PROVIDENCE, R.I. (WPRI) — Gov. Dan McKee said Tuesday more than 3,000 Rhode Islanders have died from COVID-19, saying he hopes the grim milestone serves as a “call to action” for people to take measures to protect themselves during the current surge of the virus.

“We’ve lost 3,000 mothers, fathers, brothers, sisters, sons, daughters, grandparents, friends, and neighbors who will be missed – especially during this holiday season,” McKee said. “This is a moment that we will not forget, and that I hope will serve as a call to action and will save countless more lives.”

He ordered Rhode Island flags to be flown at half staff until Wednesday night, and said the State House would be lit in blue and gold, the colors of the state flag, to honor the dead.

The R.I. Department of Health reported eight new deaths in its daily release of COVID data, for a total of 3,006. There were 887 new positive cases reported, with 280 COVID patients in the hospital. (While the number would appear to be a 50-person increase from Monday’s reported total of 230, the Health Department revised Monday’s data to show there were actually 289 people in the hospital.)

The governor’s regular news conference Tuesday came as Rhode Islanders scramble to get COVID-19 tests prior to Christmas, with long backlogs for PCR tests and a shortage of available rapid tests.

McKee said the state is doing about 20,000 tests a day, and noted that a new rapid test site opened at Chapel View in Cranston on Monday. He said the state is seeking another lab vendor to process PCR tests while the current vendor experiences an “equipment and staffing issue.”

“Staffing is one of the most challenging issues right now,” McKee said.

The state currently contracts with Dominion Diagnostics. Tom McCarthy, the deputy director of the Department of Health, declined to name the potential new lab due to ongoing negotiations.

“They’re flat out right now,” McCarthy said of Dominion. He said the equipment issues were resolved, but demand for testing rose simultaneously, causing a backlog and a need for more lab capacity.

McKee said the state has already distributed the 100,000 free at-home rapid tests he announced last week, and is expecting to get 1 million tests soon to distribute by the end of January. He said the tests will be distributed to Rhode Island’s 39 cities and towns to give out to residents, and the state expects to hand out 1 million a month at least through March.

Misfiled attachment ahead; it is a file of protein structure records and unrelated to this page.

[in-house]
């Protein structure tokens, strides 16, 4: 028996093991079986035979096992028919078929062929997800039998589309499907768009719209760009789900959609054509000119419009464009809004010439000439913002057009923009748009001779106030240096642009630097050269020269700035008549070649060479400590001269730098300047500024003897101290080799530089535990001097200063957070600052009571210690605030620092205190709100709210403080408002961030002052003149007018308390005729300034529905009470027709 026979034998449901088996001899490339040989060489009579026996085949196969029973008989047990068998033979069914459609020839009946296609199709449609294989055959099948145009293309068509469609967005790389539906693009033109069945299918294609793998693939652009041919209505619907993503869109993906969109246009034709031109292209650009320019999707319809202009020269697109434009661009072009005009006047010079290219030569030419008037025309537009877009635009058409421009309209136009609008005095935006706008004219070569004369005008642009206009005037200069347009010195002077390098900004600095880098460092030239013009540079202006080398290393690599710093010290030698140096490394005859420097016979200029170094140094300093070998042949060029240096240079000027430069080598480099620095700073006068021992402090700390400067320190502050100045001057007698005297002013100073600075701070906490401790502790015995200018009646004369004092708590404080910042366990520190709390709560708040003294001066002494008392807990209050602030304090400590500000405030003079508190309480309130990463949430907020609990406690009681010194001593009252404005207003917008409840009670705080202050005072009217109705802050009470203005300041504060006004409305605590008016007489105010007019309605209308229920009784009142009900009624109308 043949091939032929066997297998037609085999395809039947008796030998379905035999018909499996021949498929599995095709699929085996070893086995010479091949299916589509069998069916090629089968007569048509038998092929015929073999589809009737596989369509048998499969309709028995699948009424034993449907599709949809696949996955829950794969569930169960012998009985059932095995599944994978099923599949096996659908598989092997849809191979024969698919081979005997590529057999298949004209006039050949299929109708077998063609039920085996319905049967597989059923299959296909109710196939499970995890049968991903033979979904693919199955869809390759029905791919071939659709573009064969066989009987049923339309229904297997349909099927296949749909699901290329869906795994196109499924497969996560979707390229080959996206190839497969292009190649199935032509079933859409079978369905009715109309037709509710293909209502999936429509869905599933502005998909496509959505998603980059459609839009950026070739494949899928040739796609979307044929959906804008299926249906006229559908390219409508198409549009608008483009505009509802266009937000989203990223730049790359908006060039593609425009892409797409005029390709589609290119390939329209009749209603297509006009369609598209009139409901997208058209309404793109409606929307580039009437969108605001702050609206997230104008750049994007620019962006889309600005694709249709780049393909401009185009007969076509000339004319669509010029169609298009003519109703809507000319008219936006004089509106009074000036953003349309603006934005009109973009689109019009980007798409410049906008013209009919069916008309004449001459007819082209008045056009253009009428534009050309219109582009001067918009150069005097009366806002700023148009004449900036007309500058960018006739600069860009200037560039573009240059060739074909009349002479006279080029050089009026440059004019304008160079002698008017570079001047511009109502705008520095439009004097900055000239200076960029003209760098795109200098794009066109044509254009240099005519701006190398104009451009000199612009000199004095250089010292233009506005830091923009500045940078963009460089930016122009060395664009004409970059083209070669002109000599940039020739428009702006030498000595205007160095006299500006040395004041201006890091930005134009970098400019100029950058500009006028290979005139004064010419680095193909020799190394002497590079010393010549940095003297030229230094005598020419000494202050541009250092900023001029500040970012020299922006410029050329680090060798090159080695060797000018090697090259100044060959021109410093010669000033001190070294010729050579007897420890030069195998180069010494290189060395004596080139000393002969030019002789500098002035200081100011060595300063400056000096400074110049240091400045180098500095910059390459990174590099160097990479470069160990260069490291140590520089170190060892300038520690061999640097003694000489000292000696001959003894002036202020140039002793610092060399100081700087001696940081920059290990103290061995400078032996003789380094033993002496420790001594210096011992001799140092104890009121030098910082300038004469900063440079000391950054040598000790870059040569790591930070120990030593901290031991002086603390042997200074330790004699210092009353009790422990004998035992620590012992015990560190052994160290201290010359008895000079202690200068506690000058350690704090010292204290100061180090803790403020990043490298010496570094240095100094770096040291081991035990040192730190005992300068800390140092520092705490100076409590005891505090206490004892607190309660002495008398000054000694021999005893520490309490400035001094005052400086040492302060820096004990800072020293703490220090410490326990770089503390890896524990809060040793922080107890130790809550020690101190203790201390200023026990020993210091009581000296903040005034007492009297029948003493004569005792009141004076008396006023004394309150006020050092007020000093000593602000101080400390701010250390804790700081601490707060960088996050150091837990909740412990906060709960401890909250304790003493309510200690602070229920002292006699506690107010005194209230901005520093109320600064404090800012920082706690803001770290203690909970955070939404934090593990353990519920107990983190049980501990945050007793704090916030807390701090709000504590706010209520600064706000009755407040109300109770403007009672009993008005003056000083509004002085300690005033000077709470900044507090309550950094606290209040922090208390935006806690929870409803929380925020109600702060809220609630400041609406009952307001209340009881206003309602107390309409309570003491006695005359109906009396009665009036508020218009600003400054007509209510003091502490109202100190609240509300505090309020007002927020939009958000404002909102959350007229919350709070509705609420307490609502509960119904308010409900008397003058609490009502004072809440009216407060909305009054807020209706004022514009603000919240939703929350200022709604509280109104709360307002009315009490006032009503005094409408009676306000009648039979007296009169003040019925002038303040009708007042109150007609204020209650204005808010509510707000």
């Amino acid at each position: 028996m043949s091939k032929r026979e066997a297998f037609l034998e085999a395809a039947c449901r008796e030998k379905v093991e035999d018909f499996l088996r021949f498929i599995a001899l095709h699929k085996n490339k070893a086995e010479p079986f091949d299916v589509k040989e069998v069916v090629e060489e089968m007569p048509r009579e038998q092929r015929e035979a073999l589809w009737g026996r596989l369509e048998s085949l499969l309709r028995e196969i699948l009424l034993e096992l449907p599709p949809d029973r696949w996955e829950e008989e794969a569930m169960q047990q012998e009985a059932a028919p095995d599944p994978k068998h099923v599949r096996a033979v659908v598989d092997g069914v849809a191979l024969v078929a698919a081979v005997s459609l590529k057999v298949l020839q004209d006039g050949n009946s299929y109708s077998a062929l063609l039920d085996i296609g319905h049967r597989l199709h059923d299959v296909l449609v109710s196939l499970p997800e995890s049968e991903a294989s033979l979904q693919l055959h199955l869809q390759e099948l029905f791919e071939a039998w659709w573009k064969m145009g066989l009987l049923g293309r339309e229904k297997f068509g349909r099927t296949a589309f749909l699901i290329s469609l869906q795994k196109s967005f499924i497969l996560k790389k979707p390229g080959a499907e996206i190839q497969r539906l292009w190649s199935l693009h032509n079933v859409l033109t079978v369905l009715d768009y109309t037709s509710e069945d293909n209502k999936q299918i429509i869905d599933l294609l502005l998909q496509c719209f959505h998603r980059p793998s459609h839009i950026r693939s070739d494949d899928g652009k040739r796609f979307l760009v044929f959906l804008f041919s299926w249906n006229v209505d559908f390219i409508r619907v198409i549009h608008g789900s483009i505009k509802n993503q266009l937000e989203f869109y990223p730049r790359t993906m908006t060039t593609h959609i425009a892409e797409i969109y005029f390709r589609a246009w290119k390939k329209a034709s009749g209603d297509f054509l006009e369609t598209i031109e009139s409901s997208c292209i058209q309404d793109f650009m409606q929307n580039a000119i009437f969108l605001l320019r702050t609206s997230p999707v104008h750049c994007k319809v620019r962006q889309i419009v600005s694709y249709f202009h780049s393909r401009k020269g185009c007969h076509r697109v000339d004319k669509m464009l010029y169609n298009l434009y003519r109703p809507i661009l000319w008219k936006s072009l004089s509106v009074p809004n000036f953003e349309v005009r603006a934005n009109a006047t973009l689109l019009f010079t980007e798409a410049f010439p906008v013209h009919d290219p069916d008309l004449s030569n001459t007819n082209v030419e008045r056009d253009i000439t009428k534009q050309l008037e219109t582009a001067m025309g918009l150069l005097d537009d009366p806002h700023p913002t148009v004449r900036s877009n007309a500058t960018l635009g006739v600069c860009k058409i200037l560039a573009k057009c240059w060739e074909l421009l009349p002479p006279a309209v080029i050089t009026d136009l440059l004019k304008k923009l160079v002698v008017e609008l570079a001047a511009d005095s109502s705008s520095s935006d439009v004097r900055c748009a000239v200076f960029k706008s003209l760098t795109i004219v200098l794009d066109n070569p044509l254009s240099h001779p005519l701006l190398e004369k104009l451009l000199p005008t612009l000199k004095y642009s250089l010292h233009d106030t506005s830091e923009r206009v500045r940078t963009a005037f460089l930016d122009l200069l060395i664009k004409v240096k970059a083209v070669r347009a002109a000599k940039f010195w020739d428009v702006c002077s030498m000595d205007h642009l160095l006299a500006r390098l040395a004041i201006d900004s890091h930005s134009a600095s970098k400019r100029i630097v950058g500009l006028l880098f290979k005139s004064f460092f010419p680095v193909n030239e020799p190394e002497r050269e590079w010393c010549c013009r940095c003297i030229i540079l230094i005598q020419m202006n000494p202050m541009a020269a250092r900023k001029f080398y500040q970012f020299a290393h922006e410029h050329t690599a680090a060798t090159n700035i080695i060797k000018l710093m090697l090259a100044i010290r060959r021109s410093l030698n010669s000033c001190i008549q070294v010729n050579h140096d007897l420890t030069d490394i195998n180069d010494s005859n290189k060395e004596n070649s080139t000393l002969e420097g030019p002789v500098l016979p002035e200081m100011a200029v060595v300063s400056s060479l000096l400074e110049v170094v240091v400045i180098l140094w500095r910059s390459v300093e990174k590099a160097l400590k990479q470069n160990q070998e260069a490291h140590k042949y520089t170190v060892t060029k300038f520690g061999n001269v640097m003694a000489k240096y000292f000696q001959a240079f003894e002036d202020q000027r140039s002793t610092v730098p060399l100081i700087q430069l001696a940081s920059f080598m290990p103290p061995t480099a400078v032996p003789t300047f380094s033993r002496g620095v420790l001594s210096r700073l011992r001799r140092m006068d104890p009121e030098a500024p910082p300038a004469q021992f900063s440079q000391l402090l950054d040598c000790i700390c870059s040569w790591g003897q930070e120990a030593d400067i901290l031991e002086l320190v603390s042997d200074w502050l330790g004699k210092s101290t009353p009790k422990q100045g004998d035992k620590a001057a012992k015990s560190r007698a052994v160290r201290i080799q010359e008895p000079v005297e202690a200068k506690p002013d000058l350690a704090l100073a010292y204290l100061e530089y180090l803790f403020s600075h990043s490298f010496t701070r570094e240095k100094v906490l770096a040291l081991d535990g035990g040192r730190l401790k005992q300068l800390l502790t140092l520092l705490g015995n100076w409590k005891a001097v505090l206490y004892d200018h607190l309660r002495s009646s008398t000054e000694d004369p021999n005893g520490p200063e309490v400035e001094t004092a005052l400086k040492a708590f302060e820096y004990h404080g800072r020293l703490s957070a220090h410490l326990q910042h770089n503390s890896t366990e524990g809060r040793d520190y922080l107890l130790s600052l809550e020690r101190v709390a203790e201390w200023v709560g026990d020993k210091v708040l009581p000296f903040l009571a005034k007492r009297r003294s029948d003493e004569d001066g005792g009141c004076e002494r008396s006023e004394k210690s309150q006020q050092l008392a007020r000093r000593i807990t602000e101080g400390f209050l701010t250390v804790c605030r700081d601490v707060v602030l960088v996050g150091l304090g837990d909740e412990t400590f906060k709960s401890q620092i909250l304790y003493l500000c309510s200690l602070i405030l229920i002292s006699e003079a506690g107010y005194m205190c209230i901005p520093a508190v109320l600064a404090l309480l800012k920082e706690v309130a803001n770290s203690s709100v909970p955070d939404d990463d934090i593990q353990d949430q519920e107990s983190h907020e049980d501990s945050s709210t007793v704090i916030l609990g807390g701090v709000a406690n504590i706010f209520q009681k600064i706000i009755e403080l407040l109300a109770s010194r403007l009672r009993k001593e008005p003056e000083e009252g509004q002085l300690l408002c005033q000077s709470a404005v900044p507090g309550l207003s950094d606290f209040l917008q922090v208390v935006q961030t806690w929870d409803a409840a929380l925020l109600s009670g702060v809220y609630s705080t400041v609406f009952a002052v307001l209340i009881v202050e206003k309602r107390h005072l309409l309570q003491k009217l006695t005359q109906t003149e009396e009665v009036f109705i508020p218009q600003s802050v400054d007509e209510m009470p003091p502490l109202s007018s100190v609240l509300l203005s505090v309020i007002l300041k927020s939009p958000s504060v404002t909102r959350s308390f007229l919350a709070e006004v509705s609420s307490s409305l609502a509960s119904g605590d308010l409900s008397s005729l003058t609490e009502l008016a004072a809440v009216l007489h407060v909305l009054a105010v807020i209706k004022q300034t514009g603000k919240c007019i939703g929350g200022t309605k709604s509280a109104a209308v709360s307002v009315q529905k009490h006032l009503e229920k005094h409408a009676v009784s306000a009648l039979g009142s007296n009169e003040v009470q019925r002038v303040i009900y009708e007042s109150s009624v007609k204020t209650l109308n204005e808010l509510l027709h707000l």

Asked for his message to families who can’t get their hands on a test prior to Christmas, McKee deferred to McCarthy.

“Obviously over the last couple weeks the outlook has changed significantly,” McCarthy said. “We want to make sure testing is as available and as accessible as possible, ahead of the holidays and in light of all things Omicron.”

He noted that layering multiple mitigation efforts — vaccination, boosters, testing, masks, etc — can help protect people ahead of the holidays.

Omicron on Monday became the dominant COVID strain in the U.S., though McCarthy said it is not yet at that level in Rhode Island.

State leaders are also planning to reopen two mass vaccination sites to get more boosters into arms, McCarthy said, likely at the R.I. Convention Center in Providence and the former Benny’s building in Middletown.

The existing vaccination sites in Cranston and East Providence will remain open at least until the end of December. (McCarthy said the state was negotiating with property owners for extensions.)

The governor’s office announced community based COVID-19 vaccination clinics will be held Wednesday, December 22 in Little Compton and Providence. Registration is recommended for these clinics. To register, visit C19VaccineRI.org and click “Upcoming Community Vaccination Clinics.”

The governor’s new COVID-19 regulations went into effect on Monday, requiring most establishments and offices to require masks or proof of vaccination for patrons and employees.

Masks are required at indoor establishments with a capacity of 250 or more, regardless of vaccination status. At smaller venues, it is up to each individual establishment if they want universal masking or to ask for proof of vaccination.

The new requirements will be “reevaluated” before Jan. 18, McKee said.